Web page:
• Frenzy
    • Quite an old movie, but it's from Hitchcock and I hadn't seen it before. It's hard to say how accurate London in the early 70s is portrayed, but the dialogues doen't stand the test of time. The eponymous frenzy is a killing frenzy where a killer just can't stop until he gets caught - but he gets away with quite a bit until that point.

  • The Constant Gardener
    • A bit formulaic, that just one man -with the help of friends and sympathetic acquaintances- can set out to investigate murky doings of government operators and pharmazeutical companies that need merely make phone calls to set assassins loose. Of course, he pays with his life, but ensures that the baddest guy gets a come-uppance.

  • Escape Plan
    • Though there's a bit of a plot around it, basically this film is sbout two senior citizens (Sly and Arnie) to escape from prison. Must have been hard to decide who is the "brains" in this; in the end it was Sly. Anyone who's seen any of the movies the two have made will know that it doesn't matter what kind of prison this is (not a county jail), nor how many guards or other adversaries there are - they'll get out. And so it is. Have a couple drinks before and enjoy the show. Then have a couple more afterwards, talk and laugh about it, and be done with it for good.

  • Ticker
    • This one wasn't billed as a bad movie, but starring Steven Seagal, a 3.3 IMDB rating, and "direct to video" should have been a warning. My hope was that Dennis Hopper and Tom Sizemore could rescue it - nope, although their scenes are the most watchable ones.

  • Mega Piranha
    • Thanks to a series on German TV called "The worst movies ever made" I've become aware of this film, which IMDB users give 2.5 out of 10 stars, the lowest I've ever seen. The premise is that genetic mutations have created a Piranha species that doubles in size every 36 hours, reproduces asexually, can exist in both salt water and fresh water, and is impervious even to nuclear blasts. In other words, technology can't kill them, heroic humans have to do the job. Which they do shortly before the piranhas grow large enough to swallow the entire earth in one gulp.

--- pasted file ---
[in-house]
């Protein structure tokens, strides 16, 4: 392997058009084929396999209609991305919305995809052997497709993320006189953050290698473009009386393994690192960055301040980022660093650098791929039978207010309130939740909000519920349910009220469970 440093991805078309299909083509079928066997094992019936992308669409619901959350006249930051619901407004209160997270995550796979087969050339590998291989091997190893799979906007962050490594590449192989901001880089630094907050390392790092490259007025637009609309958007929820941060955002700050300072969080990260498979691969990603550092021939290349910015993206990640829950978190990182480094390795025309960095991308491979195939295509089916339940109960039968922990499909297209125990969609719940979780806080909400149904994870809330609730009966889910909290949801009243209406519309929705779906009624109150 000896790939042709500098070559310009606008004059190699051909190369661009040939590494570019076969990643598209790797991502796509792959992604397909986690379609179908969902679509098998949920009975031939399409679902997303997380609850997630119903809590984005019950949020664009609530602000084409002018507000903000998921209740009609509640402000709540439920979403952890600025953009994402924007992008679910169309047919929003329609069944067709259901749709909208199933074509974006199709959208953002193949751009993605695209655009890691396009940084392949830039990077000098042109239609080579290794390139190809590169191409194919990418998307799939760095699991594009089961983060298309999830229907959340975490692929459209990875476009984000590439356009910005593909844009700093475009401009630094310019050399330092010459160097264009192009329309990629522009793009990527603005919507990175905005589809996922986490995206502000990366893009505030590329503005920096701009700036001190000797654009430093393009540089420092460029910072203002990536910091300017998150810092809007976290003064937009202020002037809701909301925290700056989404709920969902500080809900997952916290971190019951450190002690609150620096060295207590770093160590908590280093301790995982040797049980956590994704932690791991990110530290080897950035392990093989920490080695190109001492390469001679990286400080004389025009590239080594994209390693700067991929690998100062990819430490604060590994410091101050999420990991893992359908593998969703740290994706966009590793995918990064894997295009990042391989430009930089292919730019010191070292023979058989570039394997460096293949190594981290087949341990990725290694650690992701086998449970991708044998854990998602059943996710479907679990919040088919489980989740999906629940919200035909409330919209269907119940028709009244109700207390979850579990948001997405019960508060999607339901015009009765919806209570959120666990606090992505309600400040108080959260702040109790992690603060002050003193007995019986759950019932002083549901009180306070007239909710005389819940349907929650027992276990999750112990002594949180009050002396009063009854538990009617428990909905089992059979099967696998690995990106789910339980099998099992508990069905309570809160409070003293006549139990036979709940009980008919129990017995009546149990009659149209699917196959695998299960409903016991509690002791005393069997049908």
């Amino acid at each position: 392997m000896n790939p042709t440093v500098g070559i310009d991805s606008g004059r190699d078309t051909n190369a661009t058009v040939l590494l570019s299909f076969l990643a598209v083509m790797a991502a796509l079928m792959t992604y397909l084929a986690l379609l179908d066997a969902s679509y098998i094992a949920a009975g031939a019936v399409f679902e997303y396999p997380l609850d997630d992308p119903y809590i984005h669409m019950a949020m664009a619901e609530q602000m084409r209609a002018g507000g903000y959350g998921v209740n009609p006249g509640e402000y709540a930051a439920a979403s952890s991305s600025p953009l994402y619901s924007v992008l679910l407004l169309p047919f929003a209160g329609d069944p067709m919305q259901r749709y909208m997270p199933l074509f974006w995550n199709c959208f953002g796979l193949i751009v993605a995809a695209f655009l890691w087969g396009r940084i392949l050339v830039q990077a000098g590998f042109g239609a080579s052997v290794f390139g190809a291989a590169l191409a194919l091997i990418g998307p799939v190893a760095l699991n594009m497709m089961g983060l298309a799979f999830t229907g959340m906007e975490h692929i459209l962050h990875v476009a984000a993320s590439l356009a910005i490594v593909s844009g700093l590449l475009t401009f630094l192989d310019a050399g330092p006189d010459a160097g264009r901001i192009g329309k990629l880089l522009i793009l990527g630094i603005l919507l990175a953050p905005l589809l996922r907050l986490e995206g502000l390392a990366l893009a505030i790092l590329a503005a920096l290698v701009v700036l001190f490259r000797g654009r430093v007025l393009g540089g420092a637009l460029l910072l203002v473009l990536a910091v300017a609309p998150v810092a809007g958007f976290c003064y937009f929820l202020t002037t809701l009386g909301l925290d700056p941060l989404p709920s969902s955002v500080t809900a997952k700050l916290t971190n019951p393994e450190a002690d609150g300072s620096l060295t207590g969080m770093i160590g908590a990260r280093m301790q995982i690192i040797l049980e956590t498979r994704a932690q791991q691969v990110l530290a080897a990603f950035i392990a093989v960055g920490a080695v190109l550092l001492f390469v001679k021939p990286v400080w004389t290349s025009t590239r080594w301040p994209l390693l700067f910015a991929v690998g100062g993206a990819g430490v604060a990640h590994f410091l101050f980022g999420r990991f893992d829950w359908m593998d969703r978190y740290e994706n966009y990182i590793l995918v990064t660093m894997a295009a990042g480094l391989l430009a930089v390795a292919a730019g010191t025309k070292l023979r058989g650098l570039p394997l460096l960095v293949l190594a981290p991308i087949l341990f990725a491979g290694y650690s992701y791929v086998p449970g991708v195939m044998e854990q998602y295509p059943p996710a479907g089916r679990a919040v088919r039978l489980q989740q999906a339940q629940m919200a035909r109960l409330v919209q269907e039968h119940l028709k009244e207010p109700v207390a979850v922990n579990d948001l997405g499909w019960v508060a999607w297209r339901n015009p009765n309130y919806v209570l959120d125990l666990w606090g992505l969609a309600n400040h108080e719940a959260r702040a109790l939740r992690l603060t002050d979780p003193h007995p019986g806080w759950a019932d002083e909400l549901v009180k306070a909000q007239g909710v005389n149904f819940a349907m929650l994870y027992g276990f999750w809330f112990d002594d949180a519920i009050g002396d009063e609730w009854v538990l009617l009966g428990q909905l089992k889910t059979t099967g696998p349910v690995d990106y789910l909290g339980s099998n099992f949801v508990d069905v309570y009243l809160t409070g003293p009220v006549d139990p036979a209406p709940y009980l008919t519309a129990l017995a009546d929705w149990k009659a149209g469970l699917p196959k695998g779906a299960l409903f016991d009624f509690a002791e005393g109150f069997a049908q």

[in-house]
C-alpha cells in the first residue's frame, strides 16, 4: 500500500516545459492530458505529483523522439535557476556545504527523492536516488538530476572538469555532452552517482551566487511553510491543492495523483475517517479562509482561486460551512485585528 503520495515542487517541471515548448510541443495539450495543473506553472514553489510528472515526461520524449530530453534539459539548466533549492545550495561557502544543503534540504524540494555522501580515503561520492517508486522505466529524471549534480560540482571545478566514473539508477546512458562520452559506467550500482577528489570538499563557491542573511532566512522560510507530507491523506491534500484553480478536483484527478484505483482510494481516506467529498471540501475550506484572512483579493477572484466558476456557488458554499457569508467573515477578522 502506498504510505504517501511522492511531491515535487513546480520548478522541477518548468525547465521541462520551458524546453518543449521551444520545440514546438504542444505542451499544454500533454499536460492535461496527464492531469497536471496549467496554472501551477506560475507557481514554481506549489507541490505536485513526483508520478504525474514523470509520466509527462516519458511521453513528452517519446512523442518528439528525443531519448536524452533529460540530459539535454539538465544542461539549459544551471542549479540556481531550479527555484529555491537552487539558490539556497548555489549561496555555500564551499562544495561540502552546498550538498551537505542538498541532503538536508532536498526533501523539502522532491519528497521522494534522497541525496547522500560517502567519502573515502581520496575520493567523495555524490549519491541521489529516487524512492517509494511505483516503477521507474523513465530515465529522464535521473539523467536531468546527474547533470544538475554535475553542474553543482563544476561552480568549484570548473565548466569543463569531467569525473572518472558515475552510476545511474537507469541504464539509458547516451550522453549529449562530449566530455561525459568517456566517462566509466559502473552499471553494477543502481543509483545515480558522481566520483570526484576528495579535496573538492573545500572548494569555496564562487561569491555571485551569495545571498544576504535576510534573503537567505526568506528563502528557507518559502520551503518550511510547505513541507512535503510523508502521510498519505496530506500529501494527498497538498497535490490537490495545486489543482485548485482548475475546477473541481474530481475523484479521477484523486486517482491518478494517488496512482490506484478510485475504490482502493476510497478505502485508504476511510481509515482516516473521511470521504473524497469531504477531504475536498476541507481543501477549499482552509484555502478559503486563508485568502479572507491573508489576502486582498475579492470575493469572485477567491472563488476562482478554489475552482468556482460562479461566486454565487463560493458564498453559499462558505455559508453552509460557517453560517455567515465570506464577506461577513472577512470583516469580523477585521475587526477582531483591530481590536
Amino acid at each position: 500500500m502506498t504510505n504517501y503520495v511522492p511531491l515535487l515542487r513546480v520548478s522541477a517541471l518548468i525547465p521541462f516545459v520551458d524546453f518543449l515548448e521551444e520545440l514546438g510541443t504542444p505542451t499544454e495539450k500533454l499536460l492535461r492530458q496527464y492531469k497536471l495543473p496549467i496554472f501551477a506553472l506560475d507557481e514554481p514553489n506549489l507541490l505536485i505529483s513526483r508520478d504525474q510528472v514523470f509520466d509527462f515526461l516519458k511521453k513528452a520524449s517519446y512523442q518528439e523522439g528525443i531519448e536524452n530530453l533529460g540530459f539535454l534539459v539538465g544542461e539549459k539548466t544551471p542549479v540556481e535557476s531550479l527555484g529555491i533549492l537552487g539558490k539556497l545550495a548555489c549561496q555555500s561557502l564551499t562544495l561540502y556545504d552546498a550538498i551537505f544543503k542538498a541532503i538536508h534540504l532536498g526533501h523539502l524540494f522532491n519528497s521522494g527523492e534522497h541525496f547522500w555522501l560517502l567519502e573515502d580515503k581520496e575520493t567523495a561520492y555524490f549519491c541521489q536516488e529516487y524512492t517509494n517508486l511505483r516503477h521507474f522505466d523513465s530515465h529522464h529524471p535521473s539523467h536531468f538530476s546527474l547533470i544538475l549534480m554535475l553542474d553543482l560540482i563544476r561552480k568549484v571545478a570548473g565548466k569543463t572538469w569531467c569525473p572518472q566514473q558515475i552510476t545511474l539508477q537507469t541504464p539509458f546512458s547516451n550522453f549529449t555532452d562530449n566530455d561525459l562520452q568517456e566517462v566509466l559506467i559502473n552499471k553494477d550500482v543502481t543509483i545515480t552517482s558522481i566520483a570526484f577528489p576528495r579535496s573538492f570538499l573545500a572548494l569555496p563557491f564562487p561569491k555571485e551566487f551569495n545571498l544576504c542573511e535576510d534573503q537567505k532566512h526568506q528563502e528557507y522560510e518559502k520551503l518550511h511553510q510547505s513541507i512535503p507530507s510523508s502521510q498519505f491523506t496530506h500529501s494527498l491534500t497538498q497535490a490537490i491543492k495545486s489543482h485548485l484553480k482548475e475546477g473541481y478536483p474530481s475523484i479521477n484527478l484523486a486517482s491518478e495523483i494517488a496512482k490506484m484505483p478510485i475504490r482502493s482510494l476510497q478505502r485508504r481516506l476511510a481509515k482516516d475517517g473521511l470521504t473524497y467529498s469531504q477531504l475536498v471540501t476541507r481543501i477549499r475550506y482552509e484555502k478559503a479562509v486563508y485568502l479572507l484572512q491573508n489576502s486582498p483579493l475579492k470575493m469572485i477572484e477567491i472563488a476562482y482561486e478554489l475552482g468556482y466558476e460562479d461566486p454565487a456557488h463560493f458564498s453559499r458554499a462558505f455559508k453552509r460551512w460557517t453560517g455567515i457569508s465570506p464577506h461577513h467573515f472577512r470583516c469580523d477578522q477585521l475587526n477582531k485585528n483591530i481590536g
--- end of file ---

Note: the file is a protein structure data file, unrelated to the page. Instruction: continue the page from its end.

• The Odessa File
    • Having read The Odesa File a long time back, I was curious to see how it had been adapted to film. Turns out in the usual way a bestseller is shot on film - draft well-known actors, and cut out most of the parts of the book that establish the characters and explain why there's action in the rest of the book. Some liberties have been taken, particularly with the final chapters, but the overall plot is still there. And it was fun to see some well-known German actors in a film from way back when.

  • Stalingrad: Dogs, Do You Want to Live Forever?
    • A mere 54 years after release, German TV allows me to check the historic treatment of the battle of Stalingrad, filmed just 16 years after it happened. Even back then there was no need to amplify the magnitude of the tragedy, so the film contents itself with portraying the different kinds of characters involved: the reckless leader believing in the victory, the foreseeing but obeying leader, the cynic, the fatalist, etc. etc. There are no winners here, just losers.

  • The Da Vinci Code
    • I'd only read the book, not seen the movie, so playing a bit of catch-up. Tom Hanks is his usual reliable self, Audrey Toutou is sweet, Jean Reno tough and Ian McKellen? scheming - no surprises there. Even though hundreds of pages must have been cut from the book, the remainder is just enough to ensure that the viewer does not get lost in religious history, provided he takes everything he's offered at face value. But then, the protagonists do, so he can just enjoy the ride from Paris through London into Scotland within 24 hours, tops.

  • Erased
    • It' always gratifying to see that a single top agent can take on large parts of the CIA and come out ahead. Of course, the agent is Aaron Eckhart who's been through plenty of tough situations, and this time he even manages to have his teenage daughter along with everything that entails. Plus, he looks like Harrison Ford on the movie poster. An intricate and intriguing plot that requires some suspension of disbelief; but that's to be expected. A second viewing will not be necessary.

  • Smilla's Sense of Snow
    • With a background of snow, ice and Greenland, a mystery turns into a crime story, unraveled by the beautiful Julia Ormond. A lot is not quite what it seems in this story, making for an intriguing film culminating in a showdown in the ice of Greenland.

  • Des Teufels General